Simply stated, Lean is the process of continuously improving any system of activities with the objective of maximizing ‘value’. Value, of course, from the point of view of customer.
So with this context a system of activities will always have two kinds of activities:
- Activities that the customer thinks are valuable.
- Activities that the customer will consider non valuable and if costed distinctly will never agree to pay for them.
- For example, the extra labor cost that went into the price of a chair when it was wrongly made at first and then was repaired. Naturally, if you present this case to the customer and ask him to pay you for that repair, he will never agree and will become unhappy and dissatisfied.
Lean management, although got its foundations built in a pure manufacturing environment (starting in the automotive industry in the beginning of the 20th century), but the principles were universal and are now applied to variety of industries far from any direct manufacturing activity. Lean is getting very popular nowadays even in the service industry, like, in Education and Healthcare.
So, we have two type of activities in a system:
More technically named as:
But let’s forget the technical names, not important here. Some really intelligent guys identified that the activities that are ‘waste’ are of two types based on their ‘effect’ (and not cause):
- Tangible Waste
- Non-tangible Waste
Well, they defined it in some technical terms: (Muda and Mura & Muri). But, forget the technical terms.
The tangible wastes are easy to understand as they are visible and immediately noticeable. Let’s see some examples:
- rework and repairs
- moving from one point to the other, either by a person or a physical/digital element of a system (digital element means information or documents moved electronically).
- an element of system that is ‘sitting idle’ and ‘waiting’ for some process to be done on it.
Non-tangible Wastes are a little tricky since they are not immediately visible and noticeable. You will understand this from the following examples:
- Uneven distribution of workload over a period of time can be one example. For instance, if a person has 4 hours of work time and he has workload distribution like this:
- First hour – work worth the full one hour
- Second hour – work worth only 20 minutes
- Third hour – work worth 40 minutes
- Fourth hour – work worth 1 hour 10 minutes
- The person had a total workload worth of 3 hours 10 minutes. Oh, he was under-loaded! But he was actually subjected to something called ‘unevenness’ which is a big cause of workplace distress, a non-tangible Waste. Well, I am keeping it simple here for understanding, let’s not go into other multiple factors in-play.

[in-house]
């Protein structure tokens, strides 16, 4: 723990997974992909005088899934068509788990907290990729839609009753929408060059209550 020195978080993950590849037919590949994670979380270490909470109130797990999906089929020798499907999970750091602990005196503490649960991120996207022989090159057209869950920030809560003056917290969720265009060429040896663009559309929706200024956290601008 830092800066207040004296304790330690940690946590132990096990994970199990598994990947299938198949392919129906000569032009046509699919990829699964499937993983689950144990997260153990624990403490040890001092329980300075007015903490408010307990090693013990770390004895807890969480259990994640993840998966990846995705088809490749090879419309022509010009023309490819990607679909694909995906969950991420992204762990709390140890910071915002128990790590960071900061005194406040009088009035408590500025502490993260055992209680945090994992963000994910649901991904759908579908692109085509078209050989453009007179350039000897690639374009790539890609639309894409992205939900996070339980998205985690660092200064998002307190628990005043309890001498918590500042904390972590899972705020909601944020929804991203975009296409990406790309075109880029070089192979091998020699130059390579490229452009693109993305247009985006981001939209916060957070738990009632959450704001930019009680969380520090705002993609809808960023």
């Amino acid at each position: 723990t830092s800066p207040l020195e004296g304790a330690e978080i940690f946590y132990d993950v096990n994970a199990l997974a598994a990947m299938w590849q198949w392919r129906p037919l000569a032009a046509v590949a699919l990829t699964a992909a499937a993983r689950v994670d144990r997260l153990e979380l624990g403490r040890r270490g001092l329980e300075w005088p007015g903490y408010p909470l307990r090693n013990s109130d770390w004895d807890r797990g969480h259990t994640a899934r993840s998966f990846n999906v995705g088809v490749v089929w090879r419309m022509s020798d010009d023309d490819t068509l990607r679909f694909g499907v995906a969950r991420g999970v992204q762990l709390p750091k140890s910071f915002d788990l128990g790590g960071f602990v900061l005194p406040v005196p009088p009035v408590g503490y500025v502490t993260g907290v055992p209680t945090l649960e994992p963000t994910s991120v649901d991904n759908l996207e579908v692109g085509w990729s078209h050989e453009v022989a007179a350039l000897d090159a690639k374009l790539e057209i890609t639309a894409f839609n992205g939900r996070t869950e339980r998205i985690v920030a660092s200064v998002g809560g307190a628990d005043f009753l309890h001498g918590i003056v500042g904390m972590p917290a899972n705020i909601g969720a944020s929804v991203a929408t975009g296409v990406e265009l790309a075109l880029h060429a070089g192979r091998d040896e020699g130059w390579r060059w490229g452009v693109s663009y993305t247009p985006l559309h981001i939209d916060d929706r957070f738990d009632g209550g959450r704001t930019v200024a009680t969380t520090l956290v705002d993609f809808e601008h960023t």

- One other shade of unevenness is when it exists among different persons. I mean, if you consider the above example with 4 different persons with different workloads, however, sharing a common workplace. You can understand the level of distress of the person loaded with work worth 1 hour 10 minutes.
I am sure you must have noticed by now that how you can load a person with work worth 1 hour 10 minutes and ask to complete in 1 hour. Well, don’t we observe this happening around us everyday? This is the other kind of non-tangible Waste and this again results in huge amounts of individual distress and spread of anxiety in the workplace. This is Overloading.
Just image the amount of chaos in a workplace where there is both ‘Unevenness’ and ‘Overloading’. What amount of tangible Waste will result out of this non-tangible Waste? Oh my God …
Now let’s revisit our simple definition of lean:
Lean is the process of continuously improving any system of activities with the objective of maximizing ‘value’. Value, of course, from the point of view of customer.
So, now you know what a waste is … from the customer’s point of view. Of course, customer will not want to pay for the hours when your staff was sitting idle and doing nothing. In the same way, the customer will also not want to pay for a poor quality output from the person that was overloaded and severely distressed.
Now we have a context …
Let me share some basic information from my personal experience that I had a few days back, when I had to renew one of my Cards.
Before going into details, first of all let me present some simple mathematics.
- Total duration from Home-to-Home in the whole process = 2 hour 23 minutes
- Total duration inside the Card Registration Office = 1 hour 53 minutes
- Who was the customer = Me
- Total valuable duration
- = 1 + 3 + 5 + 7 + 9 + 11 (these are activity # as shown in the process flow diagram below)
- = 3 sec + 3 min + 1 min + 3 min + 2 min + 2 min
- = 11 minutes 3 seconds
- Total waste duration
- = 2 + 4 + 6 + 8 + 10 (these are activity # as shown in the process flow diagram below)
- = 1 hour 34 min + 1 min + 1 min + 2 min + 4 min
- = 1 hour 42 min
So you see the ratio proportion of the Valuable versus the Waste activity in this process:
Valuable : Waste
663 seconds : 6,120 seconds
1 : 9.2
10% : 90%
Analysis is kept simple for general understanding …